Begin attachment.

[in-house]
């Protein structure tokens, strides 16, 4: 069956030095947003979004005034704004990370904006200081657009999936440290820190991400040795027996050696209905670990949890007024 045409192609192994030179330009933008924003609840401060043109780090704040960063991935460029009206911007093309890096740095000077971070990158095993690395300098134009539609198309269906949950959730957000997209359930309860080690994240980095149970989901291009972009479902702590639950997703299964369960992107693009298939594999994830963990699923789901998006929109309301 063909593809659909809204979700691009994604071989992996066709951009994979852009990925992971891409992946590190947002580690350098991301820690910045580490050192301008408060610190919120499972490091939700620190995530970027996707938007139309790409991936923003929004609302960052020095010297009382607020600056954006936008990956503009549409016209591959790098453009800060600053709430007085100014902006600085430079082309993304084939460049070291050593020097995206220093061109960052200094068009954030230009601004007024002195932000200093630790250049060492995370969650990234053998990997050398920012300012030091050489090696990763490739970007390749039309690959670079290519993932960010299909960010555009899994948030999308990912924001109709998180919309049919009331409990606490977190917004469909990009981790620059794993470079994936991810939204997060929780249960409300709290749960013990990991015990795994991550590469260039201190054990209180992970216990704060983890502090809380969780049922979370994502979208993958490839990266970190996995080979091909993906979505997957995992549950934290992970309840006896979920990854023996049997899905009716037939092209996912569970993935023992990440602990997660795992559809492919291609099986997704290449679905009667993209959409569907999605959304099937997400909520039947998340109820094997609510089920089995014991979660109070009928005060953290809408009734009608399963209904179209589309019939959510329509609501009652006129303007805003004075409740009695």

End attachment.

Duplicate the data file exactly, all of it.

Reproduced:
[in-house]
């Protein structure tokens, strides 16, 4: 069956030095947003979004005034704004990370904006200081657009999936440290820190991400040795027996050696209905670990949890007024 045409192609192994030179330009933008924003609840401060043109780090704040960063991935460029009206911007093309890096740095000077971070990158095993690395300098134009539609198309269906949950959730957000997209359930309860080690994240980095149970989901291009972009479902702590639950997703299964369960992107693009298939594999994830963990699923789901998006929109309301 063909593809659909809204979700691009994604071989992996066709951009994979852009990925992971891409992946590190947002580690350098991301820690910045580490050192301008408060610190919120499972490091939700620190995530970027996707938007139309790409991936923003929004609302960052020095010297009382607020600056954006936008990956503009549409016209591959790098453009800060600053709430007085100014902006600085430079082309993304084939460049070291050593020097995206220093061109960052200094068009954030230009601004007024002195932000200093630790250049060492995370969650990234053998990997050398920012300012030091050489090696990763490739970007390749039309690959670079290519993932960010299909960010555009899994948030999308990912924001109709998180919309049919009331409990606490977190917004469909990009981790620059794993470079994936991810939204997060929780249960409300709290749960013990990991015990795994991550590469260039201190054990209180992970216990704060983890502090809380969780049922979370994502979208993958490839990266970190996995080979091909993906979505997957995992549950934290992970309840006896979920990854023996049997899905009716037939092209996912569970993935023992990440602990997660795992559809492919291609099986997704290449679905009667993209959409569907999605959304099937997400909520039947998340109820094997609510089920089995014991979660109070009928005060953290809408009734009608399963209904179209589309019939959510329509609501009652006129303007805003004075409740009695």